The table consists of a board with sockets to plug the four large barrels into as supports. I love the way this works, since you can just disassemble it and use the barrels on the ship. Honestly, I doubt I’ll ever display the table, although you could set it up on the deck of the pirate ship if you want, and I suppose the board itself would make a decent makeshift raft or loading ramp. You also get a bunch of smaller barrels, two wicker baskets, a couple of candlesticks, a sack, a bottle of booze, and a lamp.
How about treasure? The set comes with two small chests, a bunch of gold nuggets, a bunch of gold coins, and a baggie of precious stones. The gold pieces are all vac-metalized, which makes them look awesome.
The Pirate Camp set retails at just under seventeen bucks. I’m pretty happy with that price, although if you compare it to the Soldiers Boat at twenty, I’ll confess it does seem rather high. You do, however, get a lot of great stuff in here and if you own any of the pirate ships in this line, this set has everything you need (except maybe some extra cannon) to outfit your ship with extra crew, treasure and accessories. Then again, it’s also plenty of fun all by itself or as an addition to one of the pirate island playsets.

Playmobil: Skull And Bones Pirate Ship (#5950)

Today we’re checking out the one set that convinced me to start buying Playmobil again. When I spotted this big box in the aisle at TRU I almost couldn’t put it down. It was only through sheer willpower that I was able to leave the store without buying it. Of course, that willpower faultered a few days later and I wound up ordering it and the rest of the sets we’ve been looking at online. The Skull and Bones Pirate Ship is a great way to see a lot of what makes Playmobil so much fun.

The box is classic Playmobil. There’s hardly any writing on the box, and it lets the pictures sell the set. The front panel shows the toys in action and the back panel shows a photo catalog of exactly what you get in the box. As one of the larger sets, the box is pretty heavy duty and is designed to be opened and closed so you can store your set in it if you so choose. Keep in mind though that a lot of disassembly is required to get everything back into the box. Once opened, you’re treated to the ship’s big hull, an instruction sheet, and baggies containing the sails and rigging, the figures, and the other accessories. There’s a fair amount of room inside the box, so if you plan on expanding this set with other sets, you can fit a lot more stuff into the box for storage.
Putting together the ship, or more accurately the sails and rigging, takes a little bit of time. There are quite a few clips to put in place and you want to take your time and do it carefully so as not to tear anything. The sails in this set are a bit more cloth and less like the papery sails in the Soldiers Boat set we looked at earlier this month, but they can still be fragile around the edges.
You get three pirate figures, and they’re all fantastic. Two of them look enough like Captains that its hard to tell which one is intended as the master of the ship. I’m going with the guy in the red coat, eye patch and peg leg, just because he’s wearing more gold. The figure in black garb with the skull belt buckle looks like he should be pretty high up the chain of command too. The third figure looks more like a swabby. He doesn’t have shoes or a proper hat, but he does have a bandalier that can hold both a dagger and a sword. The set also comes with weapons to outfit the pirates. You get one flintlock pistol, three unique swords, and one dagger. The best thing I can say about these figures is that I would have been more than happy to buy them in single packs, that’s how good they are.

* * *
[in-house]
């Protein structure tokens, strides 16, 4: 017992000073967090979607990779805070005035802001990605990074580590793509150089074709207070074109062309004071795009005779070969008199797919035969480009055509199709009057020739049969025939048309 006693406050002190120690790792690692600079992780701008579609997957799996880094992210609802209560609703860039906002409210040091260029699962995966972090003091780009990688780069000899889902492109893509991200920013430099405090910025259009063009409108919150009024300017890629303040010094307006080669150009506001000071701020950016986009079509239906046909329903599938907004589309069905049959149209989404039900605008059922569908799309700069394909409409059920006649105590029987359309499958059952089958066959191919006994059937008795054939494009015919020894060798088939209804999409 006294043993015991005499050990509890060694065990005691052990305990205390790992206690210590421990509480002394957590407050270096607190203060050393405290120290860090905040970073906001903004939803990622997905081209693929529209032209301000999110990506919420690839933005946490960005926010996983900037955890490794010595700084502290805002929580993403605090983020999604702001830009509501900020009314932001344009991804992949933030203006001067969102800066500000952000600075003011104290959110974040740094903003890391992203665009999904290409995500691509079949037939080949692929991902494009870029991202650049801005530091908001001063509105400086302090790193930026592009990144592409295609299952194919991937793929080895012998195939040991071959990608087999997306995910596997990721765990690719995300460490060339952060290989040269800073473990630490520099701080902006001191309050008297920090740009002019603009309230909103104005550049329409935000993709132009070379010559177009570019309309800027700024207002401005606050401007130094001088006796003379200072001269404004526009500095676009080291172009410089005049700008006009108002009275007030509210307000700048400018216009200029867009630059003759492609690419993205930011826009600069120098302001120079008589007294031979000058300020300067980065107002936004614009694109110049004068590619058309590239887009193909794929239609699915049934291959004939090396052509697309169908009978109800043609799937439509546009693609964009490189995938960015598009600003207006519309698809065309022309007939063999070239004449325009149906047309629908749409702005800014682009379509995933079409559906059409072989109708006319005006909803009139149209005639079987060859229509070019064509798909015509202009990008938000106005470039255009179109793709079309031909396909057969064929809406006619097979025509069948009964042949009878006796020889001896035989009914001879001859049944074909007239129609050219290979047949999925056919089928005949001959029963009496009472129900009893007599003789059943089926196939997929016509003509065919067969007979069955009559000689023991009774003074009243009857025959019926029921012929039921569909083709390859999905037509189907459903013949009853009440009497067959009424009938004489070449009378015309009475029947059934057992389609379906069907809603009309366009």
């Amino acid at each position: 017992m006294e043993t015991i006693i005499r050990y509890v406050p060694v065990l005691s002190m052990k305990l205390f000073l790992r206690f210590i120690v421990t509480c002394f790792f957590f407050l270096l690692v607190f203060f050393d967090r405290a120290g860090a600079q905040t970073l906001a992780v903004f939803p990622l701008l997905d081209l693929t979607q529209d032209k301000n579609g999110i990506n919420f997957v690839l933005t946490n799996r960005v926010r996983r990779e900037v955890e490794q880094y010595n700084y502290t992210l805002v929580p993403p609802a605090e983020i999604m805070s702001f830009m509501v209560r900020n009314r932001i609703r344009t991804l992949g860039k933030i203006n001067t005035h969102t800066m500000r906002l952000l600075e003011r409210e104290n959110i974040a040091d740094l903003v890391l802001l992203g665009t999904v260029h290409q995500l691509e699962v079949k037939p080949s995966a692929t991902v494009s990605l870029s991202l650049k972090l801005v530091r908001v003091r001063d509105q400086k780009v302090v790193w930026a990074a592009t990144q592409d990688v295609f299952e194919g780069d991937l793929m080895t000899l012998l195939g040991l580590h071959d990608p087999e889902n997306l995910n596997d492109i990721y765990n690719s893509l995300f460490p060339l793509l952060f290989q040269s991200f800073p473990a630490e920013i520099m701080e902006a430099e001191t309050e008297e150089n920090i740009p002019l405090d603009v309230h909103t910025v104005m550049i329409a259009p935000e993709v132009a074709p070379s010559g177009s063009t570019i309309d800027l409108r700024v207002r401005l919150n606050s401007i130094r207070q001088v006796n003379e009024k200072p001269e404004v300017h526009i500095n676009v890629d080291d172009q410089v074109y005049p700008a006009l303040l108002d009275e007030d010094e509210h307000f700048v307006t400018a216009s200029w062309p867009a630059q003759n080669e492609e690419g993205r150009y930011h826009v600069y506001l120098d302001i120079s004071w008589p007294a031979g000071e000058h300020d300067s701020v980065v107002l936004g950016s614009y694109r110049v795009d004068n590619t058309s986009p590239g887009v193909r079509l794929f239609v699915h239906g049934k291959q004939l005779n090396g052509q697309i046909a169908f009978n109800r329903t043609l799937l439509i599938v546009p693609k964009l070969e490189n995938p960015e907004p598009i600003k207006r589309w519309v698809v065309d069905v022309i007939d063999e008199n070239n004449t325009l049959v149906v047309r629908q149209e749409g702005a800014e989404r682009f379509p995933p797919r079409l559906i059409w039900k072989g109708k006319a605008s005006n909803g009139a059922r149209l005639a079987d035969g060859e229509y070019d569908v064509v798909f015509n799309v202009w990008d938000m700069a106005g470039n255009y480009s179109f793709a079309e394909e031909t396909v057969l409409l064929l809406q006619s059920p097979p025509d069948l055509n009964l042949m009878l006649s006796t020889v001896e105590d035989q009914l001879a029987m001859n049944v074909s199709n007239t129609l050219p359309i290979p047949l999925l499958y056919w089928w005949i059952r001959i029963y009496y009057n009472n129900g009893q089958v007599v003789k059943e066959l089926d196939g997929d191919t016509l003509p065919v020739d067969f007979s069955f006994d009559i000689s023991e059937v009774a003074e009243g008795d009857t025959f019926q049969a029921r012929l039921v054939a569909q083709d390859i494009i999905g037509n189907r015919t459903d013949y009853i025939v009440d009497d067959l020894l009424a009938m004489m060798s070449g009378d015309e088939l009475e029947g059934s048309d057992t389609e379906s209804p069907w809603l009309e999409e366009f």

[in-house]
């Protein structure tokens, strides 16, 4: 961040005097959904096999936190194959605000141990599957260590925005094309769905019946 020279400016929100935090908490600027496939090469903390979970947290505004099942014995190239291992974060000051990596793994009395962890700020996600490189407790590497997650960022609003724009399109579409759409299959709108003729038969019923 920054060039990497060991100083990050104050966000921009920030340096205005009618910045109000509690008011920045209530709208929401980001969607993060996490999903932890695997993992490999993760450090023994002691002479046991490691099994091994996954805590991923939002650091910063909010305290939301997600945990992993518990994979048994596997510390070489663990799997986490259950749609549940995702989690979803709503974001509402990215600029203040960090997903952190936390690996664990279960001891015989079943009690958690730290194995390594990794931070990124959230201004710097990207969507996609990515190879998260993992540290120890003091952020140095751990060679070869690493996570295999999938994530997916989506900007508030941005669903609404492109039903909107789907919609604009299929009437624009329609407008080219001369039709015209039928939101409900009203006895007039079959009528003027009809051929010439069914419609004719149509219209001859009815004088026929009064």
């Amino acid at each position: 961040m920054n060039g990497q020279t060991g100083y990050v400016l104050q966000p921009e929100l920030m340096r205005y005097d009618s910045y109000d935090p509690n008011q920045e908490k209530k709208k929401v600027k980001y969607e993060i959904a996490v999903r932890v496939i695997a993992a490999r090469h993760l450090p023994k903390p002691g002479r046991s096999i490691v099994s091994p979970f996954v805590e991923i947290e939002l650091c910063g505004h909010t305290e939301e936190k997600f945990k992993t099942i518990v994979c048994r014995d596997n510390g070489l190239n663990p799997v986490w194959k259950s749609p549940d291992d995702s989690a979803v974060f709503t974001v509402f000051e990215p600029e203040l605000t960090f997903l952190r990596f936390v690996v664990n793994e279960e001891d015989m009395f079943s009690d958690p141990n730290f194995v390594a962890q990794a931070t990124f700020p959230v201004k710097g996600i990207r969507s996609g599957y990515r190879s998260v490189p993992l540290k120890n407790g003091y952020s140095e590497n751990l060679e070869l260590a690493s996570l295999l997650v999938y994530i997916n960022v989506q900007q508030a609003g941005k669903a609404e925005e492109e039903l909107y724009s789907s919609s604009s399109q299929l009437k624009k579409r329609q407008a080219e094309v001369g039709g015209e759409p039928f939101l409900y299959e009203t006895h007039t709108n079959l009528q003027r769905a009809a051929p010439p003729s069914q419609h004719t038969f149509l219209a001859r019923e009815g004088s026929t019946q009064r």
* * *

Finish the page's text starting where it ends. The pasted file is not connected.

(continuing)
In addition to the weapons, you get some gear and treasure to load into the ship. There are two red barrels, one of which can be used to store swords or muskets. You get a lantern that can clip onto the mast. There’s the same water bucket we saw with the Soldiers Boat set. And lastly, you get a blue treasure chest, which is different from the last two blue chests we saw. This one actually has a spring loaded lock. You also get a baggie of coins to put inside. Unfortunately, these aren’t vac-metalized like the ones that came with the last set we looked at. They’re more drab and coppery.
And then there’s the ship itself, and it is huge. Unlike the Soldiers Boat, the stickers are all pre-applied on this one and I’m cool with that because they look great and add a lot of character to the ship. It features a total of four sails, each of which are in some way articulated and you can change which side the front and rear sails are tethered to. Each side of the mast features red plastic rigging that the figures can clip on to and the top mast includes a crows nest with the plastic pirate flag. As always, the ship floats in water and there’s a place on the bottom where you can attach a battery powered motor, which can be purchased separately.
The aft section of the ship has a rotating wheel for navigating and a square intent in the deck to place the treasure chest so it won’t slide back and forth in rough seas. The fore section of the ship has two firing cannon, which can be aimed through the cannon holes.

The Skull and Bones Pirate Ship retails at just under thirty-five bucks, and I think that’s a pretty good deal. This set comes with everything you need to start having fun, but as we’ll see next time, there’s plenty of room to expand on it with another set to add more crew, weapons and gear, and I’ve got the perfect set in mind. What’s crazy is that this isn’t even the largest pirate ship in the Playmobil fleet as they offer. In fact, they have at least two pirate ships that dwarf this one.